PABLO - An educational partnership agreement announced Wednesday morning between the Naval Undersea Warfare Center of Newport, R.I., and Salish Kootenai College here seemed to kill a lot more than two birds with one stone.
At its most basic level, the agreement will provide internships for SKC students who will assist with research and development of digital acoustic sensor technology at the Naval Undersea Warfare Center.
But that's just the start.
It should also help the college recruit science, technology, engineering and mathematics students to its campus who can take advantage of the opportunity.
It will fund sabbaticals for SKC faculty members so that they can participate in the research.
That will help Luana Ross, first-year president of SKC, steer the tribal college in the "research institution" direction she is pursuing.
And the CEO who helped broker the agreement says the tribally owned company he runs benefits as well.
In fact, Alex Philp, president and CEO of TerraEchos Inc., which is located in Missoula, says other tribal businesses such as S&K Technologies and S&K Electronics - plus a host of other non-tribal Montana high-tech companies - stand to gain from a highly trained local work force.
"Yes, it's self-serving," Philp says. "With the kind of problems we're working on, unless we make investments in education, we're stuck. We can't grow."
It's the Naval Undersea Warfare Center's first-ever educational partnership agreement with a tribal college.
So what's this "digital acoustic sensor technology" SKC faculty and students will soon be immersed in?
Much of the work is classified. Perhaps it is best explained by looking at how TerraEchos is further developing and commercializing some of the technology with the Navy's permission.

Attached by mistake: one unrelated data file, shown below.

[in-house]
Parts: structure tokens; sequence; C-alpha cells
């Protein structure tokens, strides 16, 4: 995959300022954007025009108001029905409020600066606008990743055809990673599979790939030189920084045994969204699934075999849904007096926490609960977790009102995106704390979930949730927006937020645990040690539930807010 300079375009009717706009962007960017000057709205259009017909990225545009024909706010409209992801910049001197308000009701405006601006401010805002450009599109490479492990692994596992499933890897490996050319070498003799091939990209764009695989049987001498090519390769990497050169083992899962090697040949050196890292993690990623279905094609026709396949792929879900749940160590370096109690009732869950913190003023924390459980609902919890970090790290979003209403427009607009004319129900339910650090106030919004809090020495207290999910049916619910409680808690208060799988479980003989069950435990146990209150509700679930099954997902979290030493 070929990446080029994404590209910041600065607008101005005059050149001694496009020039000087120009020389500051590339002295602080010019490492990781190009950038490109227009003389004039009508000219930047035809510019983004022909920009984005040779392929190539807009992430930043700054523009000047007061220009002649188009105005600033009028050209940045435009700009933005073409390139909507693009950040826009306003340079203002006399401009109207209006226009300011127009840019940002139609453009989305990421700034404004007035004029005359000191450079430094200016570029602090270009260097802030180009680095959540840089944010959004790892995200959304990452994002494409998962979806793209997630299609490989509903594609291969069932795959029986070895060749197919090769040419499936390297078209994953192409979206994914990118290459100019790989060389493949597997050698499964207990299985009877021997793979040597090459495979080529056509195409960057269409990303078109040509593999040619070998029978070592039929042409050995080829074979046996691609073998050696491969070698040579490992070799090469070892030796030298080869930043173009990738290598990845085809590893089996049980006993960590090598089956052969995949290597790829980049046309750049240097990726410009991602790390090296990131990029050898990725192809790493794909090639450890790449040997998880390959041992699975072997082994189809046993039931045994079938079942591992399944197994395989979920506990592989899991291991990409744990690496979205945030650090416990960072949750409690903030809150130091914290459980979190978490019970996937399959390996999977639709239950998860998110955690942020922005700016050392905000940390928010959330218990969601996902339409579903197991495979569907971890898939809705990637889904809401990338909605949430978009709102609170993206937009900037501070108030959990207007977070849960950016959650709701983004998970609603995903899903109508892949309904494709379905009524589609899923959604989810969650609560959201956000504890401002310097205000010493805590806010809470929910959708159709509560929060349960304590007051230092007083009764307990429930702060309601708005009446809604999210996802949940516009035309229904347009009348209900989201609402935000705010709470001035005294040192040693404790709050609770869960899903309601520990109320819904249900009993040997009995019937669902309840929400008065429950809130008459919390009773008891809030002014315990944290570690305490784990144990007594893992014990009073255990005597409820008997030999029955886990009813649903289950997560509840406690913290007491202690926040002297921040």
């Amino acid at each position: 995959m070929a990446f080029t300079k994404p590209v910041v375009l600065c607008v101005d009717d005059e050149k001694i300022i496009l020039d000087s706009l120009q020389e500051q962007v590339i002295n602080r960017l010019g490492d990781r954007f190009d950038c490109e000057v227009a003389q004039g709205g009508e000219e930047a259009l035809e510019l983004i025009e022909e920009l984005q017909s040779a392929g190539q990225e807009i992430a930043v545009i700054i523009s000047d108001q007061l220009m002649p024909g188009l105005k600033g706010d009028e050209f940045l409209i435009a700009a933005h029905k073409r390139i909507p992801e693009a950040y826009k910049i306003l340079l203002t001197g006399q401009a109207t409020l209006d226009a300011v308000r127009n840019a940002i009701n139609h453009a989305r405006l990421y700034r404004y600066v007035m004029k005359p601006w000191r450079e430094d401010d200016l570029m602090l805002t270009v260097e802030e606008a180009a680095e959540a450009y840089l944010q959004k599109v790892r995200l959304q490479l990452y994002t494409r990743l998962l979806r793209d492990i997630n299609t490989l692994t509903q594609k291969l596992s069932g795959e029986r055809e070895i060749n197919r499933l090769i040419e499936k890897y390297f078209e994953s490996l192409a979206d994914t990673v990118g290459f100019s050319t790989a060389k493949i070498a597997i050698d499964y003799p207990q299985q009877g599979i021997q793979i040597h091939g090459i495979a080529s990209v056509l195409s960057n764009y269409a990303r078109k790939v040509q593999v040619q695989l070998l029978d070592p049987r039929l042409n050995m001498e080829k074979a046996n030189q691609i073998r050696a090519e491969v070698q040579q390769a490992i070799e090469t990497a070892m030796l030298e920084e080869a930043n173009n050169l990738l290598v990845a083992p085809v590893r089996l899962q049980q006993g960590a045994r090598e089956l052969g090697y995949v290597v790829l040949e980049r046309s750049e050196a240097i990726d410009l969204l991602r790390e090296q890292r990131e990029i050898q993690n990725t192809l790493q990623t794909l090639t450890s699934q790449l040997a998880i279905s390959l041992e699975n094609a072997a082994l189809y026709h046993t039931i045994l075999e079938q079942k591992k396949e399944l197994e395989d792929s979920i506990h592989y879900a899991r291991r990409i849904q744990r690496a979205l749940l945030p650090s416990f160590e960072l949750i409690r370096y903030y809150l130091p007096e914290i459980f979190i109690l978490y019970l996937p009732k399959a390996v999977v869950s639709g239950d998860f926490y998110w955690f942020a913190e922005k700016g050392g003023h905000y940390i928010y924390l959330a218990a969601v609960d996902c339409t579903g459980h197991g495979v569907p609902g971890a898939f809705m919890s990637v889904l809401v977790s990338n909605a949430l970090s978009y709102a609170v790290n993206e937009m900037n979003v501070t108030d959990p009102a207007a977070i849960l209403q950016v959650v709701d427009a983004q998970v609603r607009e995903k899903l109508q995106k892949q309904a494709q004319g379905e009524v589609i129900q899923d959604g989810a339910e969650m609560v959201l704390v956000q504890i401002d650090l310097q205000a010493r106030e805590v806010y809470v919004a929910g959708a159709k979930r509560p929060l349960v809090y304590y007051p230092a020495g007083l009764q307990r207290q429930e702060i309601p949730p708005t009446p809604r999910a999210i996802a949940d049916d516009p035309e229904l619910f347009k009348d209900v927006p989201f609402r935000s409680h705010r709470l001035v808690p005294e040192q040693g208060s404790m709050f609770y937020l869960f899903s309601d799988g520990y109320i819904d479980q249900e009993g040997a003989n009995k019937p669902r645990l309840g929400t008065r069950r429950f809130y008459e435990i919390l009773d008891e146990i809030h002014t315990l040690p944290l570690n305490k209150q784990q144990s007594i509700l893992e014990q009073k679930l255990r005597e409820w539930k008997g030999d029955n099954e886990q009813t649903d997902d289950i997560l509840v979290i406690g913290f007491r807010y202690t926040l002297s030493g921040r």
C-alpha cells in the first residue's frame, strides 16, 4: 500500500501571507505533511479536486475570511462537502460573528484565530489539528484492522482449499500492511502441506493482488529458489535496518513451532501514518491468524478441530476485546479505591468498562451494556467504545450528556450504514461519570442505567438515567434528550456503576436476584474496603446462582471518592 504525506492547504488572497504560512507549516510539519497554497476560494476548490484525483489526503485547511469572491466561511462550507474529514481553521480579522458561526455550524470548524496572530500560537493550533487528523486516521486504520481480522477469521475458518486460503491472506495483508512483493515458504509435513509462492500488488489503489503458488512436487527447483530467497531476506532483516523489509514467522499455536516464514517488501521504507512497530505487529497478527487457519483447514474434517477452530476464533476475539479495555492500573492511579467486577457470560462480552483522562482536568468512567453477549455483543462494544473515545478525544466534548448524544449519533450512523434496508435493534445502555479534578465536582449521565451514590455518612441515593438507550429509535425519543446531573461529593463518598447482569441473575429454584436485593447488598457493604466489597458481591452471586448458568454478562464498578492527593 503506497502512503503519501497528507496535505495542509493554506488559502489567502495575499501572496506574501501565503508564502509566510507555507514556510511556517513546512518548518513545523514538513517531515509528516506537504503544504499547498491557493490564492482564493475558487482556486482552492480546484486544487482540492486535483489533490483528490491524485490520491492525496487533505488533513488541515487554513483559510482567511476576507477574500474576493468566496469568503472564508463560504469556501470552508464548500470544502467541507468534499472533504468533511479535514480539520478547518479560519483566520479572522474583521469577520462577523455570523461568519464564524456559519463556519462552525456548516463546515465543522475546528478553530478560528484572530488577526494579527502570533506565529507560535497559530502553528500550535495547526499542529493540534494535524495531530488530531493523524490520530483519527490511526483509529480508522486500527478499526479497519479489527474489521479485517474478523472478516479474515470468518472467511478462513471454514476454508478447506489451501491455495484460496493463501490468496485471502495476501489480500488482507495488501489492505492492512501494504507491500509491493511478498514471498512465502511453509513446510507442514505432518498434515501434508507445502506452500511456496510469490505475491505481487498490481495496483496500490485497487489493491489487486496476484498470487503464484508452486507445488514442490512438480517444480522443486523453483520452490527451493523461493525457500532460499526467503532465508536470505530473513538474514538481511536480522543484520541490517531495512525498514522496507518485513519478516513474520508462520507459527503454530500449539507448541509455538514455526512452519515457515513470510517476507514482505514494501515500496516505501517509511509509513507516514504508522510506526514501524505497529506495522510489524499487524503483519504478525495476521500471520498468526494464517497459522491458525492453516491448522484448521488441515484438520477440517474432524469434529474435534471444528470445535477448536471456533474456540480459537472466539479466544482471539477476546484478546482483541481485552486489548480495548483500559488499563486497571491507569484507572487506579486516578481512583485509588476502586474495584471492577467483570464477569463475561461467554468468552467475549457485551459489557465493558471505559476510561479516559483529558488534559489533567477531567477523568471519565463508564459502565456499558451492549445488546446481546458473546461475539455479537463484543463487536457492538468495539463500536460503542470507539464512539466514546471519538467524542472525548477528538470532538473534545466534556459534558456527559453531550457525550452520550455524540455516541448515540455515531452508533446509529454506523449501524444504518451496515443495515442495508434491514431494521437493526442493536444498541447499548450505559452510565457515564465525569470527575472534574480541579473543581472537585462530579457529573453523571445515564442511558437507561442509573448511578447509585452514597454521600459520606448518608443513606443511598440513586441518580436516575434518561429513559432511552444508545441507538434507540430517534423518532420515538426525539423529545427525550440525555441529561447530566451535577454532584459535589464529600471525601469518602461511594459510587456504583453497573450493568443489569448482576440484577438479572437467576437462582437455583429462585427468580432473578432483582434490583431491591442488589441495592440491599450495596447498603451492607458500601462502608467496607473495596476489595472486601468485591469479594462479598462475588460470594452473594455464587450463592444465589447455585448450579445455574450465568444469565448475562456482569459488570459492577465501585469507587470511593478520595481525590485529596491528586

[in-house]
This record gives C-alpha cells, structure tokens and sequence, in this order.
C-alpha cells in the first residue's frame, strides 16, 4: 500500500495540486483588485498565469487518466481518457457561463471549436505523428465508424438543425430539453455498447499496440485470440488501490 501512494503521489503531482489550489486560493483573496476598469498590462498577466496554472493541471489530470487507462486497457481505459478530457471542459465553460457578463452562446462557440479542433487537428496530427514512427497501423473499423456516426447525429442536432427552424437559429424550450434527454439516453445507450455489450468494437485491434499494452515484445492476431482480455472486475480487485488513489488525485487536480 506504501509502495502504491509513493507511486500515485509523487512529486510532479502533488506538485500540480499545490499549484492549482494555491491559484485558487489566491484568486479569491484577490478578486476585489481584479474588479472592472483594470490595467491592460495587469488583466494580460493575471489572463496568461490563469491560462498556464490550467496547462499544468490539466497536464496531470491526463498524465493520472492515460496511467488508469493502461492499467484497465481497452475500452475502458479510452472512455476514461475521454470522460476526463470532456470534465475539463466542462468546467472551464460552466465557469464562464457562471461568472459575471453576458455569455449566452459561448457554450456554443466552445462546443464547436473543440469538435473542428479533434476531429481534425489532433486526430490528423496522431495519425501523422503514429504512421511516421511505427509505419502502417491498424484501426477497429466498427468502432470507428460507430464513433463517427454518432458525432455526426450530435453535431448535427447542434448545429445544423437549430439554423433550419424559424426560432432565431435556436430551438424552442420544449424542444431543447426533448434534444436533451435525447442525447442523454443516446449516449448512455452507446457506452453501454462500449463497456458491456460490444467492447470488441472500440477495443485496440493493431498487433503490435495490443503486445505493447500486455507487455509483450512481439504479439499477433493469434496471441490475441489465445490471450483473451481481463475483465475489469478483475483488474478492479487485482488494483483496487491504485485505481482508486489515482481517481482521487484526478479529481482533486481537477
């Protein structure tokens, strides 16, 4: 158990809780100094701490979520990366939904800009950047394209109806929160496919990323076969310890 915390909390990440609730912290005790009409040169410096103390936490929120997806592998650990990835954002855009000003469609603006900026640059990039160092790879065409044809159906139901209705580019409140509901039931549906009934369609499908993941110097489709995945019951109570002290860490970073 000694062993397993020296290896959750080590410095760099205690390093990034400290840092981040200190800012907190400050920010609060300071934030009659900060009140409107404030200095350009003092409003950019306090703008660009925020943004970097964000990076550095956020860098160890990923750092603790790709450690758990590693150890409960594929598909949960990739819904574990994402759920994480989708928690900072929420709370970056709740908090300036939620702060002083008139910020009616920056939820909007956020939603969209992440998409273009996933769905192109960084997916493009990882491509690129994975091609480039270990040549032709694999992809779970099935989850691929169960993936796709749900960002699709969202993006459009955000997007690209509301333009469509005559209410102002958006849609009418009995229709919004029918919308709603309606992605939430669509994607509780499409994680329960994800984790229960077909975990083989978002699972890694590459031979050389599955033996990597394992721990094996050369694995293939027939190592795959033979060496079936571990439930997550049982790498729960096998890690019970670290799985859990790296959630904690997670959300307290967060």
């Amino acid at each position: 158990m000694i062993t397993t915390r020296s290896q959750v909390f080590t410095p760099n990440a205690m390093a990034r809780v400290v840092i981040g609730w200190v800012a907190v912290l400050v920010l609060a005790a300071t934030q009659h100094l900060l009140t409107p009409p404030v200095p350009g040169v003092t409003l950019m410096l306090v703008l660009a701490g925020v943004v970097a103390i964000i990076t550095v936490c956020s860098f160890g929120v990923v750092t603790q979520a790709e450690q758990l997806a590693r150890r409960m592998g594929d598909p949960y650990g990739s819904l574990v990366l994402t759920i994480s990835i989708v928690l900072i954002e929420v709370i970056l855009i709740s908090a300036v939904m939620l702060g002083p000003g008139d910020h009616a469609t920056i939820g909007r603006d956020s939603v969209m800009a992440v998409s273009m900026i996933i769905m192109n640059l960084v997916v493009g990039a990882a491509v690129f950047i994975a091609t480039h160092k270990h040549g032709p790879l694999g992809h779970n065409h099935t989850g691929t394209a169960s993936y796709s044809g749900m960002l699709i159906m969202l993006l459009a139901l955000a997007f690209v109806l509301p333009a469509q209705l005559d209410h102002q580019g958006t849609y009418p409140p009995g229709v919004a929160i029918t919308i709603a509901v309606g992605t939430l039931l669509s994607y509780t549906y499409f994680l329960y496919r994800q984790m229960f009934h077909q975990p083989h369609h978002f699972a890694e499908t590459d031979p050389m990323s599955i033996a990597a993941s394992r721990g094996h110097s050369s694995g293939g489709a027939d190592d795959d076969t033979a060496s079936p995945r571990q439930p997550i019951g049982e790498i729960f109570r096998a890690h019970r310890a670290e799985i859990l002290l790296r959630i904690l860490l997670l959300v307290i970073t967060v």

Essentially, according to David Sanders of the Naval Undersea Warfare Center's Public Affairs Office, TerraEchos is licensed to transform Navy-developed technology for submarines into technology that can be used to provide security for potential terrorist targets.
"Things like oil and gas refineries, nuclear reactors, dams," Philp explains. "We bury fiber-optic cable into the ground around such facilities for two, three, five miles, whatever it takes. Then we hook it up to a sophisticated laser system that shoots light down the fiber."
Anything that crosses over the fiber-optic cable, whether it walks, crawls, drives or flies, can then be detected and classified.
"The magic comes in putting the light in, measuring distortions to it and converting it into audio in real time," Philp says.
Salish Kootenai College joins a handful of other colleges and universities, such as the University of Massachusetts, the University of Rhode Island and North Carolina A&T, with similar agreements with the Naval Undersea Warfare Center.
"There's a lot of upside for SKC," Philp says. "It opens up a world of opportunity where they can build a relationship and track record, and compete for research money for national security projects."